Reprisal? Former Canadian diplomat reportedly arrested in China
Acting on an extradition request of the U.S., Canada arrested a top executive of the tech-giant Huawei. Meng Wanzhou, 46, the chief financial officer of the firm, has been accused by the U.S. of fraud in relation to an alleged subsidiary company dealing with Iran in violations of sanctions against the country.
China is furious and has said Canada will face unspecified “consequences” if she is not released. The question for the moment is whether the courts will decide if she can be released on bail, or kept in custody.
Charles Burton (PhD) is a professor of Canada-China Relations at Brock University and a former diplomat to China.Listen
Lawyers are back in court today to decide on the issue of bail for the executive, while later discussions will deal with the issue of extradition.
Her lawyers say she has strong connections to Canada and is not a flight risk. Her husband says he will post a $1-million cash bond and will also offer his two Vancouver houses worth about $14 million, as added security. Opponents of bail say a potential loss of $15 means little to the billionaire family and China has great interest to get her back.
Professor Burton notes that if she is extradited to the U.S., where she potentially faces a life sentence in prison, she may offer a plea bargain and reveal possible Huawei and Chinese secrets if there are any, which international security experts suggest do exist.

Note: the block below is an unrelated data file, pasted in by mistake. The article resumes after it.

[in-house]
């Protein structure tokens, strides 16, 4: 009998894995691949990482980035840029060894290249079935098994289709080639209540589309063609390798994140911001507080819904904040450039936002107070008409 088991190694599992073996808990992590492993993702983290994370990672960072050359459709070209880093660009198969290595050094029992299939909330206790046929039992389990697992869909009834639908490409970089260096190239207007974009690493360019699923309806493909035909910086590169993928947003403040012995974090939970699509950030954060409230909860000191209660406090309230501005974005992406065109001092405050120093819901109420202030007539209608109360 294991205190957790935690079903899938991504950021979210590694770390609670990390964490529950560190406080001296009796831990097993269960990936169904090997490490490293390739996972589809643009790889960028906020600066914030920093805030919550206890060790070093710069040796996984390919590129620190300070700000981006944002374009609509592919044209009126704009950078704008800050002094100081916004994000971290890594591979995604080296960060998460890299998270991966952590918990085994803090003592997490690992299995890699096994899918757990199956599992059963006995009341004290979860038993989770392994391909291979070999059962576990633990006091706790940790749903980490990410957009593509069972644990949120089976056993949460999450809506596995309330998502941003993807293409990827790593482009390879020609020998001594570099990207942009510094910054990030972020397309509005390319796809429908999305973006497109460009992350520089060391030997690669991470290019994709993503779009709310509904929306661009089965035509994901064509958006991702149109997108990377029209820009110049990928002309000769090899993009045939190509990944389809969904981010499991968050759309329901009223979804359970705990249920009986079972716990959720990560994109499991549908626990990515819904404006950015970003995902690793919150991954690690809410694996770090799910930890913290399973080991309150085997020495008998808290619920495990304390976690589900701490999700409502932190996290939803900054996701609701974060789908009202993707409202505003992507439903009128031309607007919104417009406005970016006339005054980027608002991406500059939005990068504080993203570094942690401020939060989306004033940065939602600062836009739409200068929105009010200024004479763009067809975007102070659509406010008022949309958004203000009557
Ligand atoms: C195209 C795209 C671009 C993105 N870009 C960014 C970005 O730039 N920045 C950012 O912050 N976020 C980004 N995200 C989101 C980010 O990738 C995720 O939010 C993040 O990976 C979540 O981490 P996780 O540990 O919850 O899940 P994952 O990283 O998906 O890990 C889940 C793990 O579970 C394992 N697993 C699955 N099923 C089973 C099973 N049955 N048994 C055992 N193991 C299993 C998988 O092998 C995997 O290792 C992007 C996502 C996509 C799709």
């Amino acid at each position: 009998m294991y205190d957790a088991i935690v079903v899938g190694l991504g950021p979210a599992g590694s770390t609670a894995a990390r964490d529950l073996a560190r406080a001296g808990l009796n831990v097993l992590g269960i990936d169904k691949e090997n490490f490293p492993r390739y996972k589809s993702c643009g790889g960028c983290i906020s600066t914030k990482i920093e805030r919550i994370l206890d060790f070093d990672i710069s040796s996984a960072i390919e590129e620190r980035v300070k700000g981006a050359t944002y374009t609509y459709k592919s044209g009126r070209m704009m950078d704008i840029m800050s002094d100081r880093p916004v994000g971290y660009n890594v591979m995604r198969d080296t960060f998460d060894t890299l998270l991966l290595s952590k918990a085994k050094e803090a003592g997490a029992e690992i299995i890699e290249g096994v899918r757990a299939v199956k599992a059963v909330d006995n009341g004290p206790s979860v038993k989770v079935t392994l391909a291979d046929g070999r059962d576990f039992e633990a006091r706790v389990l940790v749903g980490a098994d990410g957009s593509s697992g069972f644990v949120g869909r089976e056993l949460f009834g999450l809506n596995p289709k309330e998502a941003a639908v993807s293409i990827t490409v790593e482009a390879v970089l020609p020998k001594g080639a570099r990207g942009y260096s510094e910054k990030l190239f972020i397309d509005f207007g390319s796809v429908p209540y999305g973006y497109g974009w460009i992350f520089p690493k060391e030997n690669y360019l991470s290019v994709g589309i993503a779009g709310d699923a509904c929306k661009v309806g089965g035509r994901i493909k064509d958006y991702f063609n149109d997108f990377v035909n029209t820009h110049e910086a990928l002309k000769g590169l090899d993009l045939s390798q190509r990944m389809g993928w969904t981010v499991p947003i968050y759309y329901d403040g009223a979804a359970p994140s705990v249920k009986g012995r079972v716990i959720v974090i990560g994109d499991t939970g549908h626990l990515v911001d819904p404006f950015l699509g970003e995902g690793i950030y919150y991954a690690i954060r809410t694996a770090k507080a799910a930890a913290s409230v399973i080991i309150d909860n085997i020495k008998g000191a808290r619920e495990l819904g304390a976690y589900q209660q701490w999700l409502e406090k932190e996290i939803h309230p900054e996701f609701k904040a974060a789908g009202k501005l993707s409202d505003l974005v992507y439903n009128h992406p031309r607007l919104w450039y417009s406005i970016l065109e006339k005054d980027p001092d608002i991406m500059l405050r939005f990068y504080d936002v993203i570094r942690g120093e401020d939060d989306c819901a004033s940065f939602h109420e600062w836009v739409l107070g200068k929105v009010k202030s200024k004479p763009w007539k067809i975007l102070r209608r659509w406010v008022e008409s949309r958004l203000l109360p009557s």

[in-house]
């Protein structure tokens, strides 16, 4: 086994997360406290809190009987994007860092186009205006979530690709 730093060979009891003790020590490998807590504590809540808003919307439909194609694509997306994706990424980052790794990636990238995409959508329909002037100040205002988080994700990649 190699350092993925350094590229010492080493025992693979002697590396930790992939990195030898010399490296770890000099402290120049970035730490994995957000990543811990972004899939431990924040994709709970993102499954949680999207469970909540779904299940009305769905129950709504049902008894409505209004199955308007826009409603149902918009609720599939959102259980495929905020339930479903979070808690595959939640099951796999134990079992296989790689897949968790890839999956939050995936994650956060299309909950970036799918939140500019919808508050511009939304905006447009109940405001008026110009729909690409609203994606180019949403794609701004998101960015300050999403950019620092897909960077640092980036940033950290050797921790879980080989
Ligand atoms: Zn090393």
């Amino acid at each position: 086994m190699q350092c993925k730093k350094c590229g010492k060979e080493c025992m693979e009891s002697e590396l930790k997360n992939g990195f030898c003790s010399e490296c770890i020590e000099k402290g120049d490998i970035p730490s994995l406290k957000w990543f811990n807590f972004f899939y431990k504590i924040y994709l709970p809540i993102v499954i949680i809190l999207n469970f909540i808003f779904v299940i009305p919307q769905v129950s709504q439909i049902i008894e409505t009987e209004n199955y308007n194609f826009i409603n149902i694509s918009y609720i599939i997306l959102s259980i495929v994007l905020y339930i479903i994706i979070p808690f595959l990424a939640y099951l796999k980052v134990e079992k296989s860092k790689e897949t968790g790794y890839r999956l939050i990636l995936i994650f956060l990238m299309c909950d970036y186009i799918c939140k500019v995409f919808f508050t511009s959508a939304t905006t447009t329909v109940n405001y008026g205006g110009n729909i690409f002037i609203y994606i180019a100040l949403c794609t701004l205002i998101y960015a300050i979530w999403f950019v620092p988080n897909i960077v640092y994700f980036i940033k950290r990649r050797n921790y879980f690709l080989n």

Canadian arrested in China
Professor Burton says that China for its part with its threat of “consequences” for Canada could easily limit or cancel imports of Canadian goods with major economic consequences, could possibly also arrest and create charges against Canadian business people in China, and also potentially launch cyber attacks against Canada.
Reports have just come out that a former Canadian diplomat has apparently been detained in China. Micheal Kovrig’s current employer, the International Crisis Group -think tank, said it was seeking his prompt and safe release but has had little information on the situation. So far neither China nor the Canadian government has offered more information.
For Canada’s part, extradition to the U.S. will result in deep anger from China a major trading nation, and letting her go will anger the U.S. Canada’s biggest trading partner